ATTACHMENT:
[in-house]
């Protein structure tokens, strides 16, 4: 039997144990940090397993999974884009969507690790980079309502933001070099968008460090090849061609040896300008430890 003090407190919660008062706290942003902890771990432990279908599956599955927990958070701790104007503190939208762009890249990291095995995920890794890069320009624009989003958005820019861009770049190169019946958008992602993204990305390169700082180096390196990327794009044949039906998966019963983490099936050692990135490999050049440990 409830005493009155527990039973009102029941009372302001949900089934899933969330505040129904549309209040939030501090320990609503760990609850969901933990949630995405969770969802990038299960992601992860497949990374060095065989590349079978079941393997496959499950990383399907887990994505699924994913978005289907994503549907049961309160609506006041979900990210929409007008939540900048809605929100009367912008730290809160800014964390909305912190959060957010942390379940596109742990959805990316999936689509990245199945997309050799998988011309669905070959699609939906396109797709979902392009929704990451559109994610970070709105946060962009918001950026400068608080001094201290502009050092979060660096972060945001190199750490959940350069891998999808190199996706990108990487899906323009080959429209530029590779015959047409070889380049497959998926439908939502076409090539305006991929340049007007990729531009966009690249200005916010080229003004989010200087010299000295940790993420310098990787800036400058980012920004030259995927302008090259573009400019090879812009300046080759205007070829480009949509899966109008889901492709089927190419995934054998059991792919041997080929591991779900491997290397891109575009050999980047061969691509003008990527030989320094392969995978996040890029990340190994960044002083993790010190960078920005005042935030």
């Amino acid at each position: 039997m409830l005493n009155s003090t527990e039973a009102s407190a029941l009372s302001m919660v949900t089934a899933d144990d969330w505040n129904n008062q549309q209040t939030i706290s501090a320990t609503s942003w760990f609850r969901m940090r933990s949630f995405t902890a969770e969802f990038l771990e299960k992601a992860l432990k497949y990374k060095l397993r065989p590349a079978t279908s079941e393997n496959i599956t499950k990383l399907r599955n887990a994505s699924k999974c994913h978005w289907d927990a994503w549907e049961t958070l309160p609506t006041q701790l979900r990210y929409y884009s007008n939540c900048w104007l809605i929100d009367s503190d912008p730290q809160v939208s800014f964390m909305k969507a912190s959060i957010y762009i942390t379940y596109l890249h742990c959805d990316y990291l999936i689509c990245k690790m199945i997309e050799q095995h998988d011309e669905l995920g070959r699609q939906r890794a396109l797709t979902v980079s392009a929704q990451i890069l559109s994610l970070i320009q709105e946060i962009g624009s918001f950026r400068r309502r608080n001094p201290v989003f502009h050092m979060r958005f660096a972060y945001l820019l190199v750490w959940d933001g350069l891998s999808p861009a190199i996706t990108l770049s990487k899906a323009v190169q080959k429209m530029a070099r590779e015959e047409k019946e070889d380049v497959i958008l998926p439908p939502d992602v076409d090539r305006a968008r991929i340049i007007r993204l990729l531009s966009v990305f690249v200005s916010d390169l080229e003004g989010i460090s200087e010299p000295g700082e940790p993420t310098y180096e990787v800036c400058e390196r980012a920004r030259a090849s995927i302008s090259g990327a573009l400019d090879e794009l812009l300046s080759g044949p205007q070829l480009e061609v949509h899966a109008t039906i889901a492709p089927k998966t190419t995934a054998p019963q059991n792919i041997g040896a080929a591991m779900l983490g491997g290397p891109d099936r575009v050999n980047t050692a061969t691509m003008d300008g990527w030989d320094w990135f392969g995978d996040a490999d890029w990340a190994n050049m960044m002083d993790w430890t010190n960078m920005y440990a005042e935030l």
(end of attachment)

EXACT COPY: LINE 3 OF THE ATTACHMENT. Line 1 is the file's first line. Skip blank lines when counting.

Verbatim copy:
């Amino acid at each position: 039997m409830l005493n009155s003090t527990e039973a009102s407190a029941l009372s302001m919660v949900t089934a899933d144990d969330w505040n129904n008062q549309q209040t939030i706290s501090a320990t609503s942003w760990f609850r969901m940090r933990s949630f995405t902890a969770e969802f990038l771990e299960k992601a992860l432990k497949y990374k060095l397993r065989p590349a079978t279908s079941e393997n496959i599956t499950k990383l399907r599955n887990a994505s699924k999974c994913h978005w289907d927990a994503w549907e049961t958070l309160p609506t006041q701790l979900r990210y929409y884009s007008n939540c900048w104007l809605i929100d009367s503190d912008p730290q809160v939208s800014f964390m909305k969507a912190s959060i957010y762009i942390t379940y596109l890249h742990c959805d990316y990291l999936i689509c990245k690790m199945i997309e050799q095995h998988d011309e669905l995920g070959r699609q939906r890794a396109l797709t979902v980079s392009a929704q990451i890069l559109s994610l970070i320009q709105e946060i962009g624009s918001f950026r400068r309502r608080n001094p201290v989003f502009h050092m979060r958005f660096a972060y945001l820019l190199v750490w959940d933001g350069l891998s999808p861009a190199i996706t990108l770049s990487k899906a323009v190169q080959k429209m530029a070099r590779e015959e047409k019946e070889d380049v497959i958008l998926p439908p939502d992602v076409d090539r305006a968008r991929i340049i007007r993204l990729l531009s966009v990305f690249v200005s916010d390169l080229e003004g989010i460090s200087e010299p000295g700082e940790p993420t310098y180096e990787v800036c400058e390196r980012a920004r030259a090849s995927i302008s090259g990327a573009l400019d090879e794009l812009l300046s080759g044949p205007q070829l480009e061609v949509h899966a109008t039906i889901a492709p089927k998966t190419t995934a054998p019963q059991n792919i041997g040896a080929a591991m779900l983490g491997g290397p891109d099936r575009v050999n980047t050692a061969t691509m003008d300008g990527w030989d320094w990135f392969g995978d996040a490999d890029w990340a190994n050049m960044m002083d993790w430890t010190n960078m920005y440990a005042e935030l």